Birds from Rochon Sands Provincial Park (Alberta) (1 Viewer)

AdamfromCanada

Well-known member
All these photos were taken today.

1) I am guessing with the length of the bill, this has to be a female Northern Shoveler?

2) Small non-breeding grebe...eared or horned? A birder at the lake suggested they were pie-billed grebes, but the photo doesn't look at all like the pie-bills in the books.

3) I'm guessing this is a juvenile American Coot?

4) I am thinking maybe this is a vireo of some sort? Flitted back and forth near me as I stood on a long sand spit.
 

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AdamfromCanada

Well-known member
I'm relatively confident this is the same bird, and that it is a juvenile tern...which tern, I can't tell though. Also from Rochon Sands Provincial Park today.

Although upon further reading, could be juvenile Bonaparte's Gull...
 

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Last edited:

lou salomon

the birdonist
1. yes, northern shoveler
2. horned grebe (straight thick bill, angular head shape, white on cheeks sharply divided from black cap)
3. first winter american coot
4. american (buff-bellied) pipit
5. adult winter bonaparte's gull

best,
 

AdamfromCanada

Well-known member
1. yes, northern shoveler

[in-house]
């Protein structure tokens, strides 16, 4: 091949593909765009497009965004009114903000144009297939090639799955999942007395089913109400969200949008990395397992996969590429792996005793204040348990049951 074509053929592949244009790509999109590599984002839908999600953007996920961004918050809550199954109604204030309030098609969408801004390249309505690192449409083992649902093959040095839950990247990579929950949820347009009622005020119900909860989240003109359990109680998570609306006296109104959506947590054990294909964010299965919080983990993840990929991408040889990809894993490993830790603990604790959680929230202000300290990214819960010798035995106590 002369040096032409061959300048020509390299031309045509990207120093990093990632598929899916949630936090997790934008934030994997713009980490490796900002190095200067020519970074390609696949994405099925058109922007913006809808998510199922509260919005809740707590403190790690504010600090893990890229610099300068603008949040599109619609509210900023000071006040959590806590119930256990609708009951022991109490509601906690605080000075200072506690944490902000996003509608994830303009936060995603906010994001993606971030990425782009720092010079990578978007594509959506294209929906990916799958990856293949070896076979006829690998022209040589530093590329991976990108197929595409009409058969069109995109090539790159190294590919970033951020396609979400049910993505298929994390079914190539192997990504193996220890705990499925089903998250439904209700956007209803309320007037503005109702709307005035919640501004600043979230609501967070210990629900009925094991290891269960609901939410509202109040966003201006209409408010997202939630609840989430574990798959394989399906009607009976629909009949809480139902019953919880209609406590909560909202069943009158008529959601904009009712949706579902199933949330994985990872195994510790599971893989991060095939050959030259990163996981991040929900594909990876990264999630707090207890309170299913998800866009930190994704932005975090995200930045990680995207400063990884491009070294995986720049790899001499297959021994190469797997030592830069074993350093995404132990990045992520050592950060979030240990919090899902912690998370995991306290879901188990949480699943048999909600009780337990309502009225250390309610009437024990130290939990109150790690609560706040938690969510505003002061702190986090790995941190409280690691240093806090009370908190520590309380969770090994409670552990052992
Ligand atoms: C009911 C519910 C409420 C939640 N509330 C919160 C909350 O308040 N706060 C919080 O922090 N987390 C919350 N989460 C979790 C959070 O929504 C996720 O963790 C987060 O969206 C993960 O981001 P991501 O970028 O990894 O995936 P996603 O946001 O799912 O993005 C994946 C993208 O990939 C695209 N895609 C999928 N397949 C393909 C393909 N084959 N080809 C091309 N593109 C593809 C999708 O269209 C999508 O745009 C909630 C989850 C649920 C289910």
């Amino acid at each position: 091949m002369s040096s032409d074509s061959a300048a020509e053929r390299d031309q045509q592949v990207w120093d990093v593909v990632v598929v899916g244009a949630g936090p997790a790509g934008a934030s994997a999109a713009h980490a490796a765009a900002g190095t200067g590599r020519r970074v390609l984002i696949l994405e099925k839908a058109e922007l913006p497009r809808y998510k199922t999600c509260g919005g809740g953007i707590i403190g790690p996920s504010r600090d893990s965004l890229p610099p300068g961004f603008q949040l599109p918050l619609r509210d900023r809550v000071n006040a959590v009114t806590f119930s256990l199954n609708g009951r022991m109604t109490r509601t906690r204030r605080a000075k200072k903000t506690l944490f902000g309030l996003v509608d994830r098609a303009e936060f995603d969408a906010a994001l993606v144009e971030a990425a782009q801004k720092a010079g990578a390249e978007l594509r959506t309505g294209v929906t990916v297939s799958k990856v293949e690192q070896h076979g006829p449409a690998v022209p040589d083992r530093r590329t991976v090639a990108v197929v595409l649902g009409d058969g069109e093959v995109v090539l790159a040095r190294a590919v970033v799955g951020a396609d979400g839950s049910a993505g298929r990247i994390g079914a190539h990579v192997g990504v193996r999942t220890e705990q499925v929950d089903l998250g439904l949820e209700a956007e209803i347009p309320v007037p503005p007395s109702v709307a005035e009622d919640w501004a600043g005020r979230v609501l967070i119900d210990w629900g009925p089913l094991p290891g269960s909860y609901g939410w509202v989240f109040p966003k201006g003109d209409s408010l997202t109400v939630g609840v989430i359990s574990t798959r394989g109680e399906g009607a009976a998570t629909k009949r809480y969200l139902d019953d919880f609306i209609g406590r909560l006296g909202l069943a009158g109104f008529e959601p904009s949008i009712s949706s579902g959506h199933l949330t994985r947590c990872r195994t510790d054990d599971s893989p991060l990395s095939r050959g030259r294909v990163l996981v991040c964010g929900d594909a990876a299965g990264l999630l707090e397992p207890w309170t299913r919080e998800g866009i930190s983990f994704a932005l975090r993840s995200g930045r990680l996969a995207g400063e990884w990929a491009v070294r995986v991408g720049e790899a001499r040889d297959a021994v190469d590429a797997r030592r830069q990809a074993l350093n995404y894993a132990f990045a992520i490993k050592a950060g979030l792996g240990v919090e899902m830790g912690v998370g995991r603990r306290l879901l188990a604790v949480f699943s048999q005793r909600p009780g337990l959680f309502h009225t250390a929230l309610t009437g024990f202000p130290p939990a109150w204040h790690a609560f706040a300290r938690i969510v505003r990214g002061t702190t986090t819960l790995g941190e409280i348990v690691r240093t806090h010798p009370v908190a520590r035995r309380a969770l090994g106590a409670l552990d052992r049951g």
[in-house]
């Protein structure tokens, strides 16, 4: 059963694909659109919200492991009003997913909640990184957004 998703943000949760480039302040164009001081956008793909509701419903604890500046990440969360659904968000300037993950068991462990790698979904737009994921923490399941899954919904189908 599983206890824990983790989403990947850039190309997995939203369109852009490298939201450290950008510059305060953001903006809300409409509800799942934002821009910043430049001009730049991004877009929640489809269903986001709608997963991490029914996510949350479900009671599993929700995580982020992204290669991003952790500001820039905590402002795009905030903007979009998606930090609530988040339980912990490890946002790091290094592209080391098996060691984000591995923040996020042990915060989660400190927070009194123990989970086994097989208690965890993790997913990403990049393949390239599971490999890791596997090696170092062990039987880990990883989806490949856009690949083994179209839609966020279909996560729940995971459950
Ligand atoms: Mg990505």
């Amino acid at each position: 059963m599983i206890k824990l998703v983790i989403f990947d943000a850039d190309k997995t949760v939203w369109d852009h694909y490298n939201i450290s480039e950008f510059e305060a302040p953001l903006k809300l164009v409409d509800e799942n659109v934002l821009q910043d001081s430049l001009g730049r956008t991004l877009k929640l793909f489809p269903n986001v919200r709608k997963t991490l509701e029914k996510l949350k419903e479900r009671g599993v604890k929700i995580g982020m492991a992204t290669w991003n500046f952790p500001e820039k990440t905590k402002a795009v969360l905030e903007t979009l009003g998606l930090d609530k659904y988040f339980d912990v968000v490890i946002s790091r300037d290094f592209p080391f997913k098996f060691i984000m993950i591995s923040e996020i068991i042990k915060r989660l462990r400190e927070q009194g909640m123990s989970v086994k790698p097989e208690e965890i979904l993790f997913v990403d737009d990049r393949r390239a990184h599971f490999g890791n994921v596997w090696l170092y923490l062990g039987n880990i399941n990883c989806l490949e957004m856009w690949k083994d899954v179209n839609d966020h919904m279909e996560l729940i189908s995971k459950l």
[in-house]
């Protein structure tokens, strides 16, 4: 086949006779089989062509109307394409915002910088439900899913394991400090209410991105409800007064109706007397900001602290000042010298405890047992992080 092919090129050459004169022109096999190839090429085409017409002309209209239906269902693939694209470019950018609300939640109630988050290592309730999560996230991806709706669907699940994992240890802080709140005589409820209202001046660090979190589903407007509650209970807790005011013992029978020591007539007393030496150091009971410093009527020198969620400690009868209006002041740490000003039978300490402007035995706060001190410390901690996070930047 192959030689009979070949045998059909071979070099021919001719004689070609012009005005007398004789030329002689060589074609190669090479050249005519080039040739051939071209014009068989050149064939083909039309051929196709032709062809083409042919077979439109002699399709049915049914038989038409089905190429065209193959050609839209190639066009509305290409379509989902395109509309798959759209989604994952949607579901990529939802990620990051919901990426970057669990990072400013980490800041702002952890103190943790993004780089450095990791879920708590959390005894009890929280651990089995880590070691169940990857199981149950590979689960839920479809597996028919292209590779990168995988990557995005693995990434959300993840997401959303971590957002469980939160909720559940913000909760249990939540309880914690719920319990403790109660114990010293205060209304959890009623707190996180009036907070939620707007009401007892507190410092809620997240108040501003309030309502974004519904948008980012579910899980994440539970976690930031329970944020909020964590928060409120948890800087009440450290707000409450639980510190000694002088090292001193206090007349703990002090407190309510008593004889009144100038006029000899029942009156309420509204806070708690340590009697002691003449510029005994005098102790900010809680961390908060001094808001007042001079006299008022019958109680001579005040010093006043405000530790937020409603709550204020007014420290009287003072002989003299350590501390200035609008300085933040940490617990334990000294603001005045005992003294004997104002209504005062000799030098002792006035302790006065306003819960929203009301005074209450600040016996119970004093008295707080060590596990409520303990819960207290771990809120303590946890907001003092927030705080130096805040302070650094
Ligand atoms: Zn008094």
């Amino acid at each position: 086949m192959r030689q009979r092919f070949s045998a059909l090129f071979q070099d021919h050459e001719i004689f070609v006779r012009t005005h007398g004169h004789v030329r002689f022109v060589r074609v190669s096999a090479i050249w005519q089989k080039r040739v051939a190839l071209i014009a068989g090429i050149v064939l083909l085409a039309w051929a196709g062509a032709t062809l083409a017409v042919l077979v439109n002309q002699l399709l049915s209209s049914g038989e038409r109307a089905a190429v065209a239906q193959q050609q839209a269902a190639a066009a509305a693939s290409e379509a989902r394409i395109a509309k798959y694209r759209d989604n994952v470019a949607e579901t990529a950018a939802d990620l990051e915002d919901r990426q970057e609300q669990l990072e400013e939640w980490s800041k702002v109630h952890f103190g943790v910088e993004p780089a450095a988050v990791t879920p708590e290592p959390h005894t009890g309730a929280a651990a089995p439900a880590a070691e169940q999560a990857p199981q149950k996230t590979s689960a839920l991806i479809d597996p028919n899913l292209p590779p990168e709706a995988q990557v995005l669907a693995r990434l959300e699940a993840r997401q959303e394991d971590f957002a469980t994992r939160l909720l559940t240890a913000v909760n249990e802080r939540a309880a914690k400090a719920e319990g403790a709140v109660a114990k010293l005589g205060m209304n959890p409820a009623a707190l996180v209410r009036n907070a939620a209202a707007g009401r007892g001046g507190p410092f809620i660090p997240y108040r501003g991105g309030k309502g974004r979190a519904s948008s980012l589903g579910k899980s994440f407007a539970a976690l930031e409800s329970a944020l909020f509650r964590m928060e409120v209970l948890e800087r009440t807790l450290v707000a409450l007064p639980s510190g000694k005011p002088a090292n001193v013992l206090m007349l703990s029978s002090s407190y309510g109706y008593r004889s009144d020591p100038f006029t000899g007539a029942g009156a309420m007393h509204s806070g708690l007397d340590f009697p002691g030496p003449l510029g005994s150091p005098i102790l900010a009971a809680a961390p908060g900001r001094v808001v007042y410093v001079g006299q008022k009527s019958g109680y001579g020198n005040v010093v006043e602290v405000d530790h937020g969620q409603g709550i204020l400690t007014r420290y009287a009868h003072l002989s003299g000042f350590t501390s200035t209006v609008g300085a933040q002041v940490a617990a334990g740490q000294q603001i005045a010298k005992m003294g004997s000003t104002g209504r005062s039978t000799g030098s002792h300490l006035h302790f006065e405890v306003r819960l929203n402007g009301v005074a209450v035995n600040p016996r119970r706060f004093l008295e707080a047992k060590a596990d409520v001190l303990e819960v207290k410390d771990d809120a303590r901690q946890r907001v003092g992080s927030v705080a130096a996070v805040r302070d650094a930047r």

2. horned grebe (straight thick bill, angular head shape, white on cheeks sharply divided from black cap)
3. first winter american coot
4. american (buff-bellied) pipit
5. adult winter bonaparte's gull

best,

Thank you, although with the pipit is it more likely the Sprague's Pipit? Central Alberta looks to be out of the normal range for the American Pipit.
 

lou salomon

the birdonist
no, this is definitely an american pipit. postbreeding dispersal and even migration has started with mid summer.
 

ovenbird43

Well-known member
1. yes, northern shoveler
2. horned grebe (straight thick bill, angular head shape, white on cheeks sharply divided from black cap)
3. first winter american coot
4. american (buff-bellied) pipit
5. adult winter bonaparte's gull

best,

agreed on all
 

Silverwolf

Well-known member
I see no problems with seeing Am. Pipit in Central Alberta. It's a migratory species after all. They are attracted to water sources. Sprague's is a pure prairie species.
 

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